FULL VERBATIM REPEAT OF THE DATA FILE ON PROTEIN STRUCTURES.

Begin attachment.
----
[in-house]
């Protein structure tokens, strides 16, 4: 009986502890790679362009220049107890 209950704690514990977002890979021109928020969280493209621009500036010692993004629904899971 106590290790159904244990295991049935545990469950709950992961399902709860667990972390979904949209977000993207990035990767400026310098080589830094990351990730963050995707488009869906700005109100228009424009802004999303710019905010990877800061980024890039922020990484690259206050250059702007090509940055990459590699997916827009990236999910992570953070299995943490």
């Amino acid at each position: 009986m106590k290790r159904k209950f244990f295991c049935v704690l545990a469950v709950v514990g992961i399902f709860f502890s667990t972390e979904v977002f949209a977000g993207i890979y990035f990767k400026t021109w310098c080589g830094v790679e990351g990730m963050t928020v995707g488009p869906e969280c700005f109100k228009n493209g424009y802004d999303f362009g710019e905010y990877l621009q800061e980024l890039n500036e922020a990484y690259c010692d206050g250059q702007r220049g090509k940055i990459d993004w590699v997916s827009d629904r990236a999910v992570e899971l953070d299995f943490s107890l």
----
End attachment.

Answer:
[in-house]
């Protein structure tokens, strides 16, 4: 009986502890790679362009220049107890 209950704690514990977002890979021109928020969280493209621009500036010692993004629904899971 106590290790159904244990295991049935545990469950709950992961399902709860667990972390979904949209977000993207990035990767400026310098080589830094990351990730963050995707488009869906700005109100228009424009802004999303710019905010990877800061980024890039922020990484690259206050250059702007090509940055990459590699997916827009990236999910992570953070299995943490």
């Amino acid at each position: 009986m106590k290790r159904k209950f244990f295991c049935v704690l545990a469950v709950v514990g992961i399902f709860f502890s667990t972390e979904v977002f949209a977000g993207i890979y990035f990767k400026t021109w310098c080589g830094v790679e990351g990730m963050t928020v995707g488009p869906e969280c700005f109100k228009n493209g424009y802004d999303f362009g710019e905010y990877l621009q800061e980024l890039n500036e922020a990484y690259c010692d206050g250059q702007r220049g090509k940055i990459d993004w590699v997916s827009d629904r990236a999910v992570e899971l953070d299995f943490s107890l």